Orman believes the businesses that are seeing the biggest declines are likely to be those people will be the most reluctant to go back to after reopening.

“As an economist, what we have is essentially a major shock to aggregate demand,” she said. “And it creates this tension. We need to save lives by shutting down, but we also face terrible consequences from the economic shutdown. Increases in unemployment, increases in poverty, and all the negatives we know are associated with recessions, are really intensified in a short period of time right now.”

While the number appear to be flattening the curve and social distancing seems to have been a successful strategy for slowing the spread of the virus, the long-term effects are unknown. Orman however presents some ideas for discussion.

“And it is completely implausible that we just wait for some bell to ring that tells us the virus is no longer a threat. That is impossible. It will have to be a phased reopening but how does that unfold?” she asks.

She admits a slow, limping back to normal over a prolonged period is difficult to assess at this point because IF we begin to reopen the economy to some non-essential businesses, we risk seeing another spike in infections and that will be bad news that affects further openings.

And there are yet other considerations equally as concerning.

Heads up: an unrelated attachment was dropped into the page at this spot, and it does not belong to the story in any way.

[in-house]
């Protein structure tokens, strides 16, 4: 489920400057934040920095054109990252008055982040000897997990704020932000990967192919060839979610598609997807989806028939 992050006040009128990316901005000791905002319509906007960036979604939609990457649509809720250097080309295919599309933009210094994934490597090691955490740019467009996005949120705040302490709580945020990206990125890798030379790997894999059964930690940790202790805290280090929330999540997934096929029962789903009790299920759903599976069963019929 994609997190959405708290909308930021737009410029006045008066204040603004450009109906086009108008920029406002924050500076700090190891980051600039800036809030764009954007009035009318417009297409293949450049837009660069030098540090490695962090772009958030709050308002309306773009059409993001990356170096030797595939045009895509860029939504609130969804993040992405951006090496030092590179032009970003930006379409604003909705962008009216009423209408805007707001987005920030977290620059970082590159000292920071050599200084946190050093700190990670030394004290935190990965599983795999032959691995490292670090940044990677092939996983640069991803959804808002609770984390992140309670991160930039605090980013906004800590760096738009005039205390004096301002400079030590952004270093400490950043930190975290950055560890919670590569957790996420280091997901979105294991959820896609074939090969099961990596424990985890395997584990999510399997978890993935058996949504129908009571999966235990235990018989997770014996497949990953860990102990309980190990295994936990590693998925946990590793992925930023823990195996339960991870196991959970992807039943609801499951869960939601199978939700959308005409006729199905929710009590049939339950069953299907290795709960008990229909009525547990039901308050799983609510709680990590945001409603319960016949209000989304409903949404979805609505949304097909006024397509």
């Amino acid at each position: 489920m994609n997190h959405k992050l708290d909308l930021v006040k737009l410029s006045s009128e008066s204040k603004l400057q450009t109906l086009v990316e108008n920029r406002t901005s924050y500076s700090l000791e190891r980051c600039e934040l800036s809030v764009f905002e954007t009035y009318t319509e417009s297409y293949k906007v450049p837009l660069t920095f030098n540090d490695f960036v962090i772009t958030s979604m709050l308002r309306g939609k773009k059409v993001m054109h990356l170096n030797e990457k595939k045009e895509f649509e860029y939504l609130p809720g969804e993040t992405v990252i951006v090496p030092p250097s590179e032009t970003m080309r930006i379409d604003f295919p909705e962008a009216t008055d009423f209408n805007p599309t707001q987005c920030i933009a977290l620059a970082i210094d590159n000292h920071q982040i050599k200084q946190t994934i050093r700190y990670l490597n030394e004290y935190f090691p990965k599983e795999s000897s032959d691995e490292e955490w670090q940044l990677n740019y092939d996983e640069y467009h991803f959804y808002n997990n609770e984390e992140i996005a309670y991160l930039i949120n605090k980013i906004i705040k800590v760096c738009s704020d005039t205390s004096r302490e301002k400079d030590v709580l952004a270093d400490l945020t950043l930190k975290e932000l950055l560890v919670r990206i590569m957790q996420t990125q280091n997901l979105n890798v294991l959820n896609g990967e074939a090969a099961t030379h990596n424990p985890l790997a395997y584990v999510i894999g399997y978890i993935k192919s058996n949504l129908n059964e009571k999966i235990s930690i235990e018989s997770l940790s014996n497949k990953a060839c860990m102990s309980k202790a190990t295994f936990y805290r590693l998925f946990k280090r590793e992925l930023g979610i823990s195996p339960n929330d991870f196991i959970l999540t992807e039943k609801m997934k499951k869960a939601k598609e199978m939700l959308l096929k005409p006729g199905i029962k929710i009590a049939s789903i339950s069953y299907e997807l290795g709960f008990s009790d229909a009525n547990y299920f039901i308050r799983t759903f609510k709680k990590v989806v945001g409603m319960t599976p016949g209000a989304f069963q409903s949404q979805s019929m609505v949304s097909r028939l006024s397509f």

“What businesses will people actually go back to and what businesses are likely to continue to suffer, even after we reopen,” she said. “Looking at data from Homebase.com, home and repair and transportation don’t involve much contact so people will probably be quite happy to see those reopen.”

Orman believes there will be some pent-up demand with people stuck in their houses for a couple of months. They will want to go to a restaurant, buy things they have been needing or wanting, take a hiking trip, go camping, or attend a social gathering at a local venue. People will be able to get a leak in their roof fixed or plant their spring garden, but what about professional services?

She points out it may be a while before people are comfortable with touching gym equipment someone else has been using; getting a manicure, a massage, or even a haircut because it requires a lot of personal contact with another person.

“And what about the food and beverage industry,” she asks. “We’re talking about opening restaurants, but they will have to deal with capacity. They still will not be able to employ as many workers as they did before, leaving some unemployed.”

During the pandemic, automation and teleconferencing has replaced in-person contact so although many industries have been using self-checkout counters and teleconferencing software as a back-up, how many jobs will be lost to fully-automated services; how much business travel will be cut in lieu of online meetings; and how many office jobs will move to telework?

There is also a question mark concerning education.

“Students are being forced to adapt to online learning, including elementary school and kindergarten. Those that can move online, have done so, but education at the lower grade levels like kindergarten through 12th grade may be online this semester; but what happens to other educational activities like afterschool programs, sports, tutoring, music, and extracurricular activities like summer camp?

Subway passengers maintain social distancing.